|THE OXFORD AMERICAN|
|Mississippi: The State of the Blues|
|"Blues is not a song. It's an expression of your past life. The life that you have lived. Blues is a feeling."|
|Summer Music Issue, 2001|
The crowd at the Red Top Lounge in Clarksdale, Mississippi, is sparse on a rainy Saturday night in April. I walk in with a few friends, all of us visiting from New York and humbly prepared to be the only whites in the place. There is a voyeuristic pleasure to this possibility, the thrill of going someplace we don't necessarily belong, far from home. At the door we are greeted by a man in a vintage suit and felt hat, who asks how we're doing and tells us to make ourselves comfortable. We aren't comfortable, of course, but we like that. Inside, some heads turn with mild interest, a few lingering unabashedly before turning away. We soon notice two young white men already sitting at a table in the middle of the room, their hands folded, their expressions revealing that they had been humbly prepared to be the only whites in the place.
The room is dim, lit by a Budweiser lamp above a pool table in the back and strings of Christmas lights drooping behind the bar. Real juke joints don't have stages so the musicians play near the murky front window, on level with the crowd. Four members of the local Wesley Jefferson Band wander up from the bar and the singer speaks into the microphone, "Now, we want everyone to be comfortable now. Let's all have a good time. All right!" And with that, the band starts into a fast, electric blues groove. The four women at the table in front of us dance a little in their seats and close their eyes and laugh. We are in our first juke joint, and we're immediately in love, although when I tap my feet and bounce my legs, I find myself wondering if I'm doing too much, or not enough. Then I'm thinking that I should stop thinking. I get up and put quarters in the pool table, drink a can of beer fast, play against a regular, lose, and it is about the time he shakes my hand and tells me I played a good game that I start to relax. The large man who has been playing bass comes over in his t-shirt and white baseball cap and asks if any of us visitors play an instrument. My friend plays guitar, and before long he is called up front to sit in.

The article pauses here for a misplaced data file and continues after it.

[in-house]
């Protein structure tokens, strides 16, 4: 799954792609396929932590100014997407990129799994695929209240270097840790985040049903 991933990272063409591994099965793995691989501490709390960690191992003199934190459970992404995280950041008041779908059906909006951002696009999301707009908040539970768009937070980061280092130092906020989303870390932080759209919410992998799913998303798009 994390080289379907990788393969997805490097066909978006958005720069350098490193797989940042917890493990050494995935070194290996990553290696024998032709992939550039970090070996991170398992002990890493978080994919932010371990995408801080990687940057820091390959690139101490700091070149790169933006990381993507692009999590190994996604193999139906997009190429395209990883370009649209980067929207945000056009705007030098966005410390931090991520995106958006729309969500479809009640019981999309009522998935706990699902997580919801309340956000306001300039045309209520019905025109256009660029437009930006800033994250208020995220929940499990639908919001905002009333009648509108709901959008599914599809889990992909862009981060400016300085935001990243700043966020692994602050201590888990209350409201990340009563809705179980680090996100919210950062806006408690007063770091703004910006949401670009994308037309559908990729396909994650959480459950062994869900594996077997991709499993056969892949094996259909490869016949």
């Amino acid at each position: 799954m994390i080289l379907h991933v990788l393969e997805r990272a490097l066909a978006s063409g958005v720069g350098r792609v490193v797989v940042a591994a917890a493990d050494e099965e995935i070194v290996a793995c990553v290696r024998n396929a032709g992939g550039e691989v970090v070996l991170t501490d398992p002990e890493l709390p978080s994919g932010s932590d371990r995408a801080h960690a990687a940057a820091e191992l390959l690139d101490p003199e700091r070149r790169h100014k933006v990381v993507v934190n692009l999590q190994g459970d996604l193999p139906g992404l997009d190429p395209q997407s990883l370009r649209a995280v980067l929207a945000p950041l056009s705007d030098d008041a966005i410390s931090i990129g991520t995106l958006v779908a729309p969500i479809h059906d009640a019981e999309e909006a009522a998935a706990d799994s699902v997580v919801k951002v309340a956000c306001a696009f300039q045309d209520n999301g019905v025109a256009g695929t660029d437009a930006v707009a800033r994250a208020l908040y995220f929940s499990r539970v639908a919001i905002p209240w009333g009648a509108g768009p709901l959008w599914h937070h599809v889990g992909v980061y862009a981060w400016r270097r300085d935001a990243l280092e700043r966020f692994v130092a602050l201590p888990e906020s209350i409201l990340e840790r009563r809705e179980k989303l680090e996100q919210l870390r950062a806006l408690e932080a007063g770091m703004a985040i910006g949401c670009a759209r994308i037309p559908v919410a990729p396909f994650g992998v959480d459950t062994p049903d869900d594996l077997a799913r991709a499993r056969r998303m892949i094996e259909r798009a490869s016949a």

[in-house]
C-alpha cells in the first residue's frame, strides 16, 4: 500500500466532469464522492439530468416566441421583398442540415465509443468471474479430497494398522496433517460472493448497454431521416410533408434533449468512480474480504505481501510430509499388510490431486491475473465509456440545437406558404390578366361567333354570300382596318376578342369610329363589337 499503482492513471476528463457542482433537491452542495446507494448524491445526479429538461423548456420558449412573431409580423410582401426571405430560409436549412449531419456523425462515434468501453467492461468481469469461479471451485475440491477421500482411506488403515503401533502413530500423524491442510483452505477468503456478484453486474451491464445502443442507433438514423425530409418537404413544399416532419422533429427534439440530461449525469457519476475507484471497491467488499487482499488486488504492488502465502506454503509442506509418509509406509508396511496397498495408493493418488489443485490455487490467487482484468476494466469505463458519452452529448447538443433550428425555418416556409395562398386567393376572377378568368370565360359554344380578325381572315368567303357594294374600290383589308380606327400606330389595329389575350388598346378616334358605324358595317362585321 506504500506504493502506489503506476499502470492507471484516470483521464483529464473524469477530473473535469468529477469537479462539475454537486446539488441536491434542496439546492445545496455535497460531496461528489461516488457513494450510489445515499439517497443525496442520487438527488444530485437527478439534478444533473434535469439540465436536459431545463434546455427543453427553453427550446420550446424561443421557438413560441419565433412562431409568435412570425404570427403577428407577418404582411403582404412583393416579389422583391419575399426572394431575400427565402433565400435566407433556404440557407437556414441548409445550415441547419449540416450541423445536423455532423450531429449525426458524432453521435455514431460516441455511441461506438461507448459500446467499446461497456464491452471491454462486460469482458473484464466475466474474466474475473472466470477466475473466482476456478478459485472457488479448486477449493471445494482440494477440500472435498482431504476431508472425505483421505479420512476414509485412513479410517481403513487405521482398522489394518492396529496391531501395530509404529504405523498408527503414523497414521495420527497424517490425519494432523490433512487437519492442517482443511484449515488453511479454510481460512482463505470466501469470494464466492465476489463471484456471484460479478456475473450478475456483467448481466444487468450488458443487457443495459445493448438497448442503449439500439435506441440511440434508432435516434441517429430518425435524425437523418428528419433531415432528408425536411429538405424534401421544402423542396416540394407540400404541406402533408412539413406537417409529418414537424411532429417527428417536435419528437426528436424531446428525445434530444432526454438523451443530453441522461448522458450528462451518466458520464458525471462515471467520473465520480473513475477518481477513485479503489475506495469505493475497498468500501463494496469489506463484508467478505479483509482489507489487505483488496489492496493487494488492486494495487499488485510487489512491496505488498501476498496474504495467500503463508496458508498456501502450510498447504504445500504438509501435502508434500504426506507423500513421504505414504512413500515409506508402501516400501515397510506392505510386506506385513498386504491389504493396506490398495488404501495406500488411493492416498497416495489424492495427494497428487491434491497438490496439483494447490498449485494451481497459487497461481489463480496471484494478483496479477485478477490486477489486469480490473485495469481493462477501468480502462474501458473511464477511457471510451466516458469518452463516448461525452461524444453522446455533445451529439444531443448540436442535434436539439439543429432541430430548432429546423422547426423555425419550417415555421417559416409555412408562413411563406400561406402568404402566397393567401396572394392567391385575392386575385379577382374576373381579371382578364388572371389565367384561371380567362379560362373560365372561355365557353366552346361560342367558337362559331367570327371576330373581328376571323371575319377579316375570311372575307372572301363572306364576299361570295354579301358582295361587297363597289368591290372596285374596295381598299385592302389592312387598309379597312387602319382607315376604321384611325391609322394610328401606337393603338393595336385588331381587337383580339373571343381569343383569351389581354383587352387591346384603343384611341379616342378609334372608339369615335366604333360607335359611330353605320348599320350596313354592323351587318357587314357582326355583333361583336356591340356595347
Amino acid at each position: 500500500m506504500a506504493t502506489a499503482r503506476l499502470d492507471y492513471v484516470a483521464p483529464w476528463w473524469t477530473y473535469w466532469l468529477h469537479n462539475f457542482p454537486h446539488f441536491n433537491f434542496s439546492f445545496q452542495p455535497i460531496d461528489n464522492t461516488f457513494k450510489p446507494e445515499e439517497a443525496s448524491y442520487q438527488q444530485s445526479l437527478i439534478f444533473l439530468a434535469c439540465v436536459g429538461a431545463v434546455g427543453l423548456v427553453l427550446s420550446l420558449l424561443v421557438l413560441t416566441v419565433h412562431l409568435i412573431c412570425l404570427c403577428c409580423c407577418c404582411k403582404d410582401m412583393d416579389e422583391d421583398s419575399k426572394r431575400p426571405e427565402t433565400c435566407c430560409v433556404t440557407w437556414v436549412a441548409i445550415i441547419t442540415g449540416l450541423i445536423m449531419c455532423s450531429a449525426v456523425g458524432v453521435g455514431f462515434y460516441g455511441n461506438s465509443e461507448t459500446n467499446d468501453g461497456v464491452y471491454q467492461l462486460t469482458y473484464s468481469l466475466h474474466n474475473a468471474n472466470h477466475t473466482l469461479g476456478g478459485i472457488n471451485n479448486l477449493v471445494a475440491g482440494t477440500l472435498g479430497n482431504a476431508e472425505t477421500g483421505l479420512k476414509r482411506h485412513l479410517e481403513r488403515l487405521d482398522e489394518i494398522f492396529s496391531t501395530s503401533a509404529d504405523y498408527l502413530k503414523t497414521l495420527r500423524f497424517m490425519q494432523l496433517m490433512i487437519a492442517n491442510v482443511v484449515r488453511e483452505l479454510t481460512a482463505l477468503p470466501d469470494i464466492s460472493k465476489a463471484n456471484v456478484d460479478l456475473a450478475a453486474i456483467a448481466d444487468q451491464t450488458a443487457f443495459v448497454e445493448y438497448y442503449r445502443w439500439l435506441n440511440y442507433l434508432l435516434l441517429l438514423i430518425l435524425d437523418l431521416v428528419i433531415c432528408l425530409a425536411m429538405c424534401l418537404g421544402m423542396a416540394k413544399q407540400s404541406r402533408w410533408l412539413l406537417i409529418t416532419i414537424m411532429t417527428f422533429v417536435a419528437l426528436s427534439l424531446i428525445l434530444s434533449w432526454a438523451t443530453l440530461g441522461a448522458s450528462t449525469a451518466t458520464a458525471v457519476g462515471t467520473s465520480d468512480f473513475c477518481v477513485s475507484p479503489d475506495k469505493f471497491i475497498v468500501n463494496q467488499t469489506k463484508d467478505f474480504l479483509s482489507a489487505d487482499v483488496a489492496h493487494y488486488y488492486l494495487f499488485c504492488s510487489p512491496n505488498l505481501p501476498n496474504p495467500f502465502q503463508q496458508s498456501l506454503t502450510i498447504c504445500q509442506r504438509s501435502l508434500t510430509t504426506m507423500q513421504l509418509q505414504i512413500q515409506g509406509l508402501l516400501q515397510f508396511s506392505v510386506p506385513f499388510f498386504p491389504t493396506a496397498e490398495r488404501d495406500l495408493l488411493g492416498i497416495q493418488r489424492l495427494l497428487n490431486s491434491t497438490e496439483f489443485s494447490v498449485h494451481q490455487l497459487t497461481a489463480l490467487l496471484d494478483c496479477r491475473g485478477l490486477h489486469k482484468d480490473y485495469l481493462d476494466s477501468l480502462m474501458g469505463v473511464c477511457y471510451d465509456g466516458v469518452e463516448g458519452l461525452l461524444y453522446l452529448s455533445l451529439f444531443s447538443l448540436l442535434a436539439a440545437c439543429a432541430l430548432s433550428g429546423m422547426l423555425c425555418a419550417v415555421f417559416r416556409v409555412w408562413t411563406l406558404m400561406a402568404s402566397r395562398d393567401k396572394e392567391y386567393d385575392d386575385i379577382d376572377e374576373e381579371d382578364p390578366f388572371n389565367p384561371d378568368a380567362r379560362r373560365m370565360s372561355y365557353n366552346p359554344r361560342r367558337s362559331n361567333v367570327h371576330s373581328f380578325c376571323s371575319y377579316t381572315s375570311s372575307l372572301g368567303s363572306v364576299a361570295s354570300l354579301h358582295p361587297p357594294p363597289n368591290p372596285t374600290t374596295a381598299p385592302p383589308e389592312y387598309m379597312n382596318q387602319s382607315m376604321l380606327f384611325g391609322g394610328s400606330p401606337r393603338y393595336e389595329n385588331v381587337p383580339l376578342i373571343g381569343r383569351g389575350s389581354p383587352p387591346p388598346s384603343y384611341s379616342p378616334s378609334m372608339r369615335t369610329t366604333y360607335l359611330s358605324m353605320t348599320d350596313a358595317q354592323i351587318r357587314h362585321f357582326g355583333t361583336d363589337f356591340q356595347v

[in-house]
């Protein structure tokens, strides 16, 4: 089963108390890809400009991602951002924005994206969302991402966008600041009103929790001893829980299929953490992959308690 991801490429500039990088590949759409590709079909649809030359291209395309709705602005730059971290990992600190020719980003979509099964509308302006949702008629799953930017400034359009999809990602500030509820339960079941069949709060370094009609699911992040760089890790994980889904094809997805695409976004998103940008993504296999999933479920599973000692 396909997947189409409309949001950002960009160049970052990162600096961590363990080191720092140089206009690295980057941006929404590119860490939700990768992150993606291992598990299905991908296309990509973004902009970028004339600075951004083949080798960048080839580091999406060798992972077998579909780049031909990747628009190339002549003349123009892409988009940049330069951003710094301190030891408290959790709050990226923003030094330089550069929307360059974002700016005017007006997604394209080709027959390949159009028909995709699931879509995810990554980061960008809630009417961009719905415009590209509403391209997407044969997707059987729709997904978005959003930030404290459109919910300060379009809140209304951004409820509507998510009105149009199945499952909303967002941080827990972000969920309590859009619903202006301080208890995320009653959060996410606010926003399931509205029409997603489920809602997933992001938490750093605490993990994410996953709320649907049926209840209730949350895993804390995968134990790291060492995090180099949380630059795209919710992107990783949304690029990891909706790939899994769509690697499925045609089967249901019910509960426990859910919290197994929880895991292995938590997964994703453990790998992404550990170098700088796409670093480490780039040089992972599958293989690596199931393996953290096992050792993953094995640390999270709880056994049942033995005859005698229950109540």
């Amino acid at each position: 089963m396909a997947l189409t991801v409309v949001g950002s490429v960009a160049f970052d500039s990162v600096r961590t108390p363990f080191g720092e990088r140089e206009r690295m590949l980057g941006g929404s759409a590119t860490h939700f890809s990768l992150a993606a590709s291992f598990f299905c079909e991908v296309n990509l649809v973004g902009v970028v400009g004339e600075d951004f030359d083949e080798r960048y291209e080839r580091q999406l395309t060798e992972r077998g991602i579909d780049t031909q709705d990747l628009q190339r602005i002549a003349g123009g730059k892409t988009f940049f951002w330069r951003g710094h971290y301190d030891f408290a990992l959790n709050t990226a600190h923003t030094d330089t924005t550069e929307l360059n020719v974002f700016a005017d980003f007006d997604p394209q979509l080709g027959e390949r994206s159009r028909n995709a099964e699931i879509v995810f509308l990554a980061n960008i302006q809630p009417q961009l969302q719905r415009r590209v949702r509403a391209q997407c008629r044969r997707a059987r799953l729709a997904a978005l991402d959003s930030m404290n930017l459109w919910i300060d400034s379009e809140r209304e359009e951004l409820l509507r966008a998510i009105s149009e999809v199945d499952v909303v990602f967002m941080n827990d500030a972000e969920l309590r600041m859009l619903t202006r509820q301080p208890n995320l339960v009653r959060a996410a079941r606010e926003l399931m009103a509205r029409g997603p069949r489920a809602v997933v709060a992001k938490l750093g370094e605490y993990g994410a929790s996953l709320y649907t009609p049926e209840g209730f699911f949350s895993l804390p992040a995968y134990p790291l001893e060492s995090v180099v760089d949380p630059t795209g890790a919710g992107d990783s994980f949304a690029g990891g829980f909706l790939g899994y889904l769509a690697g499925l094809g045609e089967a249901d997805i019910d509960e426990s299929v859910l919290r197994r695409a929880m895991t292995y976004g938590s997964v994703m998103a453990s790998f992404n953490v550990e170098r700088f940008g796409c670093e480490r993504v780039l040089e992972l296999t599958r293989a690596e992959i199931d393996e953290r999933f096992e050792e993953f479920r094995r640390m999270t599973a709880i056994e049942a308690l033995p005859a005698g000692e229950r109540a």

He's good. "Damn, that boy can play!" a women shouts.
"See?" the singer tells the bar. "The blues is the blues. If you got the blues, you just know how to play it, whether you're Chinese—We had a guy in here from Hong Kong one time came up and played. We got no idea what they listen to over there. But he come down to Mississippi and play the blues." The crowd mutters amused agreement.
I go to buy another beer while the band takes a break, and I find myself standing at the bar next to Wesley Jefferson himself. He is tall and thin, dressed in a dark button-up shirt. He is visibly exhausted, or drunk. I ask him how often he plays here. He says once a week, that its a very laid-back show for them, like a practice. I ask where they play real gigs. "The casinos are good. You get sixteen hundred dollars for an hour at the casinos." He motions around the room. "You don't get nothing in your hometown. It's when you go out there that you get paid." He has been to Chicago, and a few other big cities. "But I won't never leave my hometown. I'm from here. And we get together and just have fun, drink. But you never get nothing in your hometown." I look over to see my friend talking shop with the guitarist, and I decide that this whole thing is not as awkward or as foreign as I had expected. And I feel a little disappointed....